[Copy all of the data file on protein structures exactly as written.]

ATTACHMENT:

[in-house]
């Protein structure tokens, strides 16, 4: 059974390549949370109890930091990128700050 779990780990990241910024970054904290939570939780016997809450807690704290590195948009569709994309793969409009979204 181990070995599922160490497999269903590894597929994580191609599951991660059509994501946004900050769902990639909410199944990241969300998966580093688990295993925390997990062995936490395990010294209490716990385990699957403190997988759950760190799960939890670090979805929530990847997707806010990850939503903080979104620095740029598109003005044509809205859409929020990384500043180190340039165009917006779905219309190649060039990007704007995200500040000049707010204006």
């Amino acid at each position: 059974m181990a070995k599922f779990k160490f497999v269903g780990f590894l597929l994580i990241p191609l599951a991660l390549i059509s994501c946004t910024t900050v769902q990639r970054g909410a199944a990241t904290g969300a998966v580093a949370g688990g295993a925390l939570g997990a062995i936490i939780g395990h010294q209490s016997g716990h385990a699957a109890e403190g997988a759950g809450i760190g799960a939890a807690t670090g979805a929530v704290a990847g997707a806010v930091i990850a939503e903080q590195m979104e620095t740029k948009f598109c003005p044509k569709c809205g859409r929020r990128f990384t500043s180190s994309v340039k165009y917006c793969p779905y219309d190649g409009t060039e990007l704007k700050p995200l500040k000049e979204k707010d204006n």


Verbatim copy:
[in-house]
């Protein structure tokens, strides 16, 4: 059974390549949370109890930091990128700050 779990780990990241910024970054904290939570939780016997809450807690704290590195948009569709994309793969409009979204 181990070995599922160490497999269903590894597929994580191609599951991660059509994501946004900050769902990639909410199944990241969300998966580093688990295993925390997990062995936490395990010294209490716990385990699957403190997988759950760190799960939890670090979805929530990847997707806010990850939503903080979104620095740029598109003005044509809205859409929020990384500043180190340039165009917006779905219309190649060039990007704007995200500040000049707010204006």
């Amino acid at each position: 059974m181990a070995k599922f779990k160490f497999v269903g780990f590894l597929l994580i990241p191609l599951a991660l390549i059509s994501c946004t910024t900050v769902q990639r970054g909410a199944a990241t904290g969300a998966v580093a949370g688990g295993a925390l939570g997990a062995i936490i939780g395990h010294q209490s016997g716990h385990a699957a109890e403190g997988a759950g809450i760190g799960a939890a807690t670090g979805a929530v704290a990847g997707a806010v930091i990850a939503e903080q590195m979104e620095t740029k948009f598109c003005p044509k569709c809205g859409r929020r990128f990384t500043s180190s994309v340039k165009y917006c793969p779905y219309d190649g409009t060039e990007l704007k700050p995200l500040k000049e979204k707010d204006n």